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17 Food Choices to Improve Your Health in the New Year

Do your new year's goals include improving your health and reducing risk of chronic illness? As part of a healthy lifestyle, incorporate these 17 nutrient-dense, delicious foods into your weekly meals and snacks.

  1. Plant-based proteins:  Unless you’re vegetarian, when you think about foods with protein you probably think about animal-based proteins such as chicken, fish, eggs, cheese, pork and beef. Choosing more plant-based sources of protein:  legumes (lentils, split peas, chickpeas, black beans, pinto beans), nuts and seeds, nut butters, soy foods (tofu, tempeh, edamame) and grains high in protein like quinoa is an important part of a healthy diet. Plant-based protein is associated with decreased risk of heart disease, high blood pressure, and high cholesterol. Replacing animal proteins with plant proteins can also help promote weight loss. These health benefits are due to consuming less saturated fat and cholesterol and consuming more fiber, phytonutrients, and healthier types of fats.1
  2. Fermented foods: People have been making and enjoying fermented foods for thousands of years as a way to preserve food when refrigeration isn’t available. Bacteria and yeast ferment the carbohydrate in foods, creating lactic acid and alcohol. Fermentation also creates probiotics, bacteria which help support a healthy digestive system and strong immune system. Yogurt, sauerkraut, kimchi, kefir, and pickled vegetables are examples of fermented foods.2 Caution:  some types of fermented foods are high in sodium. Many commercial foods like pickles are pasteurized, which destroys the healthful probiotics. Look for the words ‘contains live and active cultures’ on yogurt and kefir labels.
  3. Sprouted grains:  We’re used to eating a variety of food products made from grains like wheat, rye and barley:  bread, cereal, pasta, and crackers. Remember when you planted seeds to start a garden, and anxiously watched for the tiny green shoot to pop up out of the earth? That process is sprouting, and research shows us that using sprouted grains to make our favorite breads, cereals and crackers increases the amount and availability of several vitamins and minerals in the grain. Some studies have shown that consuming sprouted brown rice can help reduce blood sugar levels and reduce risk of cardiovascular disease, sprouted buckwheat protects against fatty liver disease, and sprouted barley may help reduce blood pressure levels.3 Look for breads and cereals made with sprouted grains, or make your own bread using sprouted grain flour.
  4. Less added sugar: For the first time, the 2015-2020 Dietary Guidelines recommend reducing the amount of added sugars we consume to promote overall health. Added sugars, especially in beverages like soda, sweet tea, and juice drinks are a source of extra calories that can contribute to obesity. Added sugars also contribute to increased risk of heart disease, type 2 diabetes, and some types of cancer. Naturally occurring sugars in fruit and milk are not added sugars. Look for these added sugars on food labels: brown sugar, corn sweetener, corn syrup, dextrose, fructose, glucose, high-fructose corn syrup, honey, invert sugar, lactose, malt syrup, maltose, molasses, raw sugar, sucrose, trehalose, and turbinado sugar.4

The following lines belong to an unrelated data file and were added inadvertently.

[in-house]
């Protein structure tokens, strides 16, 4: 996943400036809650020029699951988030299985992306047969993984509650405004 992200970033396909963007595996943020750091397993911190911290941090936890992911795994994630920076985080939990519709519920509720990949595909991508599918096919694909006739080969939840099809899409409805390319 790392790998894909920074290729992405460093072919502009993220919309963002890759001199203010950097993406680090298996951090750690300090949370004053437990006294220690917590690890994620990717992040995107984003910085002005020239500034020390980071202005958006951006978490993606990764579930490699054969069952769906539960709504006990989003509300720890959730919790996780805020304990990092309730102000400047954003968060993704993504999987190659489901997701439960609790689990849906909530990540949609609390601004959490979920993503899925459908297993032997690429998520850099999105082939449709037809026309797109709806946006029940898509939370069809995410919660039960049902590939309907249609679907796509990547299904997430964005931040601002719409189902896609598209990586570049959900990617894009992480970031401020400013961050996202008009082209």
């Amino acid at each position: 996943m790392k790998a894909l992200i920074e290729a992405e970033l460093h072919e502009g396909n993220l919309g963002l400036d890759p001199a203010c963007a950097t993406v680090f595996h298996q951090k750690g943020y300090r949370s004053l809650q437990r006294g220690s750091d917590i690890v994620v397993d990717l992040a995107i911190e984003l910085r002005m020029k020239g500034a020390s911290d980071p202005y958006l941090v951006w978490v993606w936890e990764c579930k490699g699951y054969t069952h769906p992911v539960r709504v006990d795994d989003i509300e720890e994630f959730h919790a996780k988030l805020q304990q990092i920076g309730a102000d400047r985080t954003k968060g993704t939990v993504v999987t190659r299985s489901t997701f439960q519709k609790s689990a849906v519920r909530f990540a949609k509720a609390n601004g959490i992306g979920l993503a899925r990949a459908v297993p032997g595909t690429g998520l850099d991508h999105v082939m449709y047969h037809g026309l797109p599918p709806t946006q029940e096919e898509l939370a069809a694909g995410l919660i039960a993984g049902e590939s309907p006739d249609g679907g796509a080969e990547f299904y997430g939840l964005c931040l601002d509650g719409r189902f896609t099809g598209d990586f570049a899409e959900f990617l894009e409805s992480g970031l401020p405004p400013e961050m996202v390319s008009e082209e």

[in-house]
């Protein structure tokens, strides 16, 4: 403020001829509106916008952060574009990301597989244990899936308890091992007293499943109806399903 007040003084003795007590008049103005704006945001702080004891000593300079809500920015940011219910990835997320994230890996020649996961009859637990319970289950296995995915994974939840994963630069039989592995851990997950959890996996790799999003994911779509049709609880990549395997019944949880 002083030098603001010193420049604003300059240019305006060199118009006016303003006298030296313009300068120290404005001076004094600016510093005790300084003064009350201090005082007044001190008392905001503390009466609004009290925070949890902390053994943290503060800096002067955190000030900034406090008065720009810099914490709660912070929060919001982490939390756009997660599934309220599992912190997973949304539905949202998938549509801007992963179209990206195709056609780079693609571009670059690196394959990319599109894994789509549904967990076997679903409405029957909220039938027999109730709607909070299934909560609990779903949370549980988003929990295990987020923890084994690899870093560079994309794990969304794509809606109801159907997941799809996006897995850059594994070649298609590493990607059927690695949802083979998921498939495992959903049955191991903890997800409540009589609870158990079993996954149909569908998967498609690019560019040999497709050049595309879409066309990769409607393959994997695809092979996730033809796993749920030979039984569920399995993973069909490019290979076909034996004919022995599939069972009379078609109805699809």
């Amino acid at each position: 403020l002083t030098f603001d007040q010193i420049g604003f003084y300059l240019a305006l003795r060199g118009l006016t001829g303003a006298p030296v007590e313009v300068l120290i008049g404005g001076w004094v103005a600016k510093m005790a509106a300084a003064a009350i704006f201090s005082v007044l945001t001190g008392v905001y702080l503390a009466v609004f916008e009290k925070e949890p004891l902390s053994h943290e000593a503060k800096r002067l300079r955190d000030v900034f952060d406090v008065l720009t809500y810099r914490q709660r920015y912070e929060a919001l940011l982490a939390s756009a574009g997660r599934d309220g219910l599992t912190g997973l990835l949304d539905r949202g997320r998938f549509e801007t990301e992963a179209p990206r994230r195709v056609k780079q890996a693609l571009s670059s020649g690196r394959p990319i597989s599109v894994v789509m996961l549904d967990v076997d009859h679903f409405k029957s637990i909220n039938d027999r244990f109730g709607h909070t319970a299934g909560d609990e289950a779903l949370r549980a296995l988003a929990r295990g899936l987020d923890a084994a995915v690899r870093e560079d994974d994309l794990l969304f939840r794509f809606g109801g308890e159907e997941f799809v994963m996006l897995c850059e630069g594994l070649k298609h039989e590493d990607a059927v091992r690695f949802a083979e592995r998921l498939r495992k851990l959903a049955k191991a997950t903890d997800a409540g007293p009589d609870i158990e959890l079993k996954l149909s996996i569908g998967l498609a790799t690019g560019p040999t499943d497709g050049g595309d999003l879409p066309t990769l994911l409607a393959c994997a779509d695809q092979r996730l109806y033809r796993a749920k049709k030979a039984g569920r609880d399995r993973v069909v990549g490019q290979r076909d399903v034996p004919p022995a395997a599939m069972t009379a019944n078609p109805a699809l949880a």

5. Foods with fiber: Fiber is the part of plant foods, including fruit, vegetables, grains, nuts, seeds and legumes; that is incompletely digested. Fiber contains vitamins, minerals, phytonutrients, and resistant starch that promote healthy digestion as well as reduce risk of colon cancer, diverticulitis, type 2 diabetes, high blood pressure, and stroke.5 Daily fiber needs of 25-34 grams per day for adults can be met by including 2 cups of fruit, 2.5 cups of vegetables, ½ -1 cup of legumes and choosing whole grain products instead of processed grains every day.6
  6. Beverages: The healthiest beverages are plain water or beverages like milk and 100% juice that contain beneficial vitamins and minerals. The current guidelines recommend drinking when thirsty, and avoiding sugar-sweetened beverages like soft drinks, sweet tea, lemonade, and sweetened fruit drinks.7
  7. Herbs and spices:  Use fresh or dried herbs and spices to flavor food in place of salt or sugar, and you’ll also gain additional health benefits. Long used by traditional healers throughout the world, more research is showing the potential health benefits of using herbs and spices in cooking and in teas in protecting against cardiovascular disease, some types of cancer, and type 2 diabetes.8 Two to try: turmeric is a major ingredient in curry. The yellow color is due to the primary active ingredient, curcuminoids. Tumeric may help prevent some types of cancer, rheumatoid arthritis, and Alzheimer’s disease.9 Ginger is a tropical plant that has been used for thousands of years in Asian medicine. It’s helpful in treating nausea during pregnancy, motion sickness, or chemotherapy. Ginger also may help reduce inflammation and pain associated with arthritis.10